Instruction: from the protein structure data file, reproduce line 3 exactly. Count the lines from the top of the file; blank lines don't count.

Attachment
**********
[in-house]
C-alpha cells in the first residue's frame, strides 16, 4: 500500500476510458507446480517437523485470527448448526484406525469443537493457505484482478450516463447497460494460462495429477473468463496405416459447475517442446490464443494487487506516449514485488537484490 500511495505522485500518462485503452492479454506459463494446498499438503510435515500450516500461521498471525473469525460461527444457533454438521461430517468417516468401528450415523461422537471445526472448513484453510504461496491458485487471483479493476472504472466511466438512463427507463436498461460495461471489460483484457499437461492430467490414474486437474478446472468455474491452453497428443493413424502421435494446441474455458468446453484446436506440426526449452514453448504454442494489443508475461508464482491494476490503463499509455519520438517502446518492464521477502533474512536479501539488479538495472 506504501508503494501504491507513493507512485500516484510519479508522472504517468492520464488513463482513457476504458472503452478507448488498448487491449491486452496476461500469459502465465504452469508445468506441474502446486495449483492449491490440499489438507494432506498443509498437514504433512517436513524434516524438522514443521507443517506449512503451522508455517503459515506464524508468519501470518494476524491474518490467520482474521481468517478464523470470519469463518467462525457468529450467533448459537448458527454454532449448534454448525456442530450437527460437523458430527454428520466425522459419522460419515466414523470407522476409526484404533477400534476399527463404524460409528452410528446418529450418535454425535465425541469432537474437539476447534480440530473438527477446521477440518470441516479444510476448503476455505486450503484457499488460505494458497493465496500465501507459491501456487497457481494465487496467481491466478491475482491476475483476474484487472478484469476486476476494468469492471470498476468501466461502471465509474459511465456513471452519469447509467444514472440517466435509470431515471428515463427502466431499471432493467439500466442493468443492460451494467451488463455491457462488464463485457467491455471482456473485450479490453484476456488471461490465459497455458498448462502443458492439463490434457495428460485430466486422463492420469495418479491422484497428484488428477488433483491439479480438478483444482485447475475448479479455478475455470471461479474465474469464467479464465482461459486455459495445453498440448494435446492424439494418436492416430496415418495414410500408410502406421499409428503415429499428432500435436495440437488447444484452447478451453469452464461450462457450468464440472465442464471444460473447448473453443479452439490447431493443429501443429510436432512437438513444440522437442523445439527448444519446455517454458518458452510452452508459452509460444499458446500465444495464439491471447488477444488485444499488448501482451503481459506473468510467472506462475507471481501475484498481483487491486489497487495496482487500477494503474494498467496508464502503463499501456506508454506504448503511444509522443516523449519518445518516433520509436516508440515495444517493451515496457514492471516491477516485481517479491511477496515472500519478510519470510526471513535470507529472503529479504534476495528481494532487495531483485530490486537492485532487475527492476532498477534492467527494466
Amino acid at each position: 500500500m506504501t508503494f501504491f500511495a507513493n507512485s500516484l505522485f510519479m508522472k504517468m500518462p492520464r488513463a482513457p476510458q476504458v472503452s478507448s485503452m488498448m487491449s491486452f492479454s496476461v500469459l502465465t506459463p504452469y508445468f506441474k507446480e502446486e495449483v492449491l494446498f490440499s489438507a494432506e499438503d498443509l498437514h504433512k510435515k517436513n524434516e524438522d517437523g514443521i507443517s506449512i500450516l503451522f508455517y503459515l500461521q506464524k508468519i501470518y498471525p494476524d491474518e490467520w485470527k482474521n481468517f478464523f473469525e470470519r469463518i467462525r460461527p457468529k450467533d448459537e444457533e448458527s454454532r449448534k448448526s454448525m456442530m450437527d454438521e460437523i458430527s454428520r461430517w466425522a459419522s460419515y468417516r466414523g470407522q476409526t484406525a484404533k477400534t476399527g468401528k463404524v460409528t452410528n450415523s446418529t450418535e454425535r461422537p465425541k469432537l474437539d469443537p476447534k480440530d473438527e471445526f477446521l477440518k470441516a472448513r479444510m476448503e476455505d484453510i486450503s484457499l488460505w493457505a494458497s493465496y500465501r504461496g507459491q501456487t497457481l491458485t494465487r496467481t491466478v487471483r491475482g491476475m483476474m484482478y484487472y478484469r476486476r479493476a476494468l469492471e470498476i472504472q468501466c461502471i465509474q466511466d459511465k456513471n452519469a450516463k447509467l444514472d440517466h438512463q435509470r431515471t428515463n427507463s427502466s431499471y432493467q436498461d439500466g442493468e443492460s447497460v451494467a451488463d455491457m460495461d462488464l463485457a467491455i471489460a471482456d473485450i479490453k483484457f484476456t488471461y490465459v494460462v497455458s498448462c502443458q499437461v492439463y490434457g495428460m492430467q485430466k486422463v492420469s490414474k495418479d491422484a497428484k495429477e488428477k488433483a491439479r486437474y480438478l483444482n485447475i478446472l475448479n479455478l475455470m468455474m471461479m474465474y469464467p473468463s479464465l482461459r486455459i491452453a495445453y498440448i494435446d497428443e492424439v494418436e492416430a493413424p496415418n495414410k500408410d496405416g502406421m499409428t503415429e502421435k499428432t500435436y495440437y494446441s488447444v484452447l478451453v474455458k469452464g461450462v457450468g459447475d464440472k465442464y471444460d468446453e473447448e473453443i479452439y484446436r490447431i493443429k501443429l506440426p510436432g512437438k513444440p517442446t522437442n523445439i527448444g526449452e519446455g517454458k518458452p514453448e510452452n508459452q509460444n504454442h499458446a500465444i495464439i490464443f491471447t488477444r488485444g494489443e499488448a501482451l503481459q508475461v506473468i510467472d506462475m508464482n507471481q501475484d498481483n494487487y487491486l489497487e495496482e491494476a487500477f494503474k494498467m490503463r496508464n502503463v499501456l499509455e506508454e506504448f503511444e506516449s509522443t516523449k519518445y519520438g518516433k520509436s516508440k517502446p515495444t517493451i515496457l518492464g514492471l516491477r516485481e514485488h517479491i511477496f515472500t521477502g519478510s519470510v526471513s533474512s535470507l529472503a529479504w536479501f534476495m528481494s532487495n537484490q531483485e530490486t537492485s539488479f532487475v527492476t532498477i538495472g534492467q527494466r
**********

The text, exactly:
Amino acid at each position: 500500500m506504501t508503494f501504491f500511495a507513493n507512485s500516484l505522485f510519479m508522472k504517468m500518462p492520464r488513463a482513457p476510458q476504458v472503452s478507448s485503452m488498448m487491449s491486452f492479454s496476461v500469459l502465465t506459463p504452469y508445468f506441474k507446480e502446486e495449483v492449491l494446498f490440499s489438507a494432506e499438503d498443509l498437514h504433512k510435515k517436513n524434516e524438522d517437523g514443521i507443517s506449512i500450516l503451522f508455517y503459515l500461521q506464524k508468519i501470518y498471525p494476524d491474518e490467520w485470527k482474521n481468517f478464523f473469525e470470519r469463518i467462525r460461527p457468529k450467533d448459537e444457533e448458527s454454532r449448534k448448526s454448525m456442530m450437527d454438521e460437523i458430527s454428520r461430517w466425522a459419522s460419515y468417516r466414523g470407522q476409526t484406525a484404533k477400534t476399527g468401528k463404524v460409528t452410528n450415523s446418529t450418535e454425535r461422537p465425541k469432537l474437539d469443537p476447534k480440530d473438527e471445526f477446521l477440518k470441516a472448513r479444510m476448503e476455505d484453510i486450503s484457499l488460505w493457505a494458497s493465496y500465501r504461496g507459491q501456487t497457481l491458485t494465487r496467481t491466478v487471483r491475482g491476475m483476474m484482478y484487472y478484469r476486476r479493476a476494468l469492471e470498476i472504472q468501466c461502471i465509474q466511466d459511465k456513471n452519469a450516463k447509467l444514472d440517466h438512463q435509470r431515471t428515463n427507463s427502466s431499471y432493467q436498461d439500466g442493468e443492460s447497460v451494467a451488463d455491457m460495461d462488464l463485457a467491455i471489460a471482456d473485450i479490453k483484457f484476456t488471461y490465459v494460462v497455458s498448462c502443458q499437461v492439463y490434457g495428460m492430467q485430466k486422463v492420469s490414474k495418479d491422484a497428484k495429477e488428477k488433483a491439479r486437474y480438478l483444482n485447475i478446472l475448479n479455478l475455470m468455474m471461479m474465474y469464467p473468463s479464465l482461459r486455459i491452453a495445453y498440448i494435446d497428443e492424439v494418436e492416430a493413424p496415418n495414410k500408410d496405416g502406421m499409428t503415429e502421435k499428432t500435436y495440437y494446441s488447444v484452447l478451453v474455458k469452464g461450462v457450468g459447475d464440472k465442464y471444460d468446453e473447448e473453443i479452439y484446436r490447431i493443429k501443429l506440426p510436432g512437438k513444440p517442446t522437442n523445439i527448444g526449452e519446455g517454458k518458452p514453448e510452452n508459452q509460444n504454442h499458446a500465444i495464439i490464443f491471447t488477444r488485444g494489443e499488448a501482451l503481459q508475461v506473468i510467472d506462475m508464482n507471481q501475484d498481483n494487487y487491486l489497487e495496482e491494476a487500477f494503474k494498467m490503463r496508464n502503463v499501456l499509455e506508454e506504448f503511444e506516449s509522443t516523449k519518445y519520438g518516433k520509436s516508440k517502446p515495444t517493451i515496457l518492464g514492471l516491477r516485481e514485488h517479491i511477496f515472500t521477502g519478510s519470510v526471513s533474512s535470507l529472503a529479504w536479501f534476495m528481494s532487495n537484490q531483485e530490486t537492485s539488479f532487475v527492476t532498477i538495472g534492467q527494466r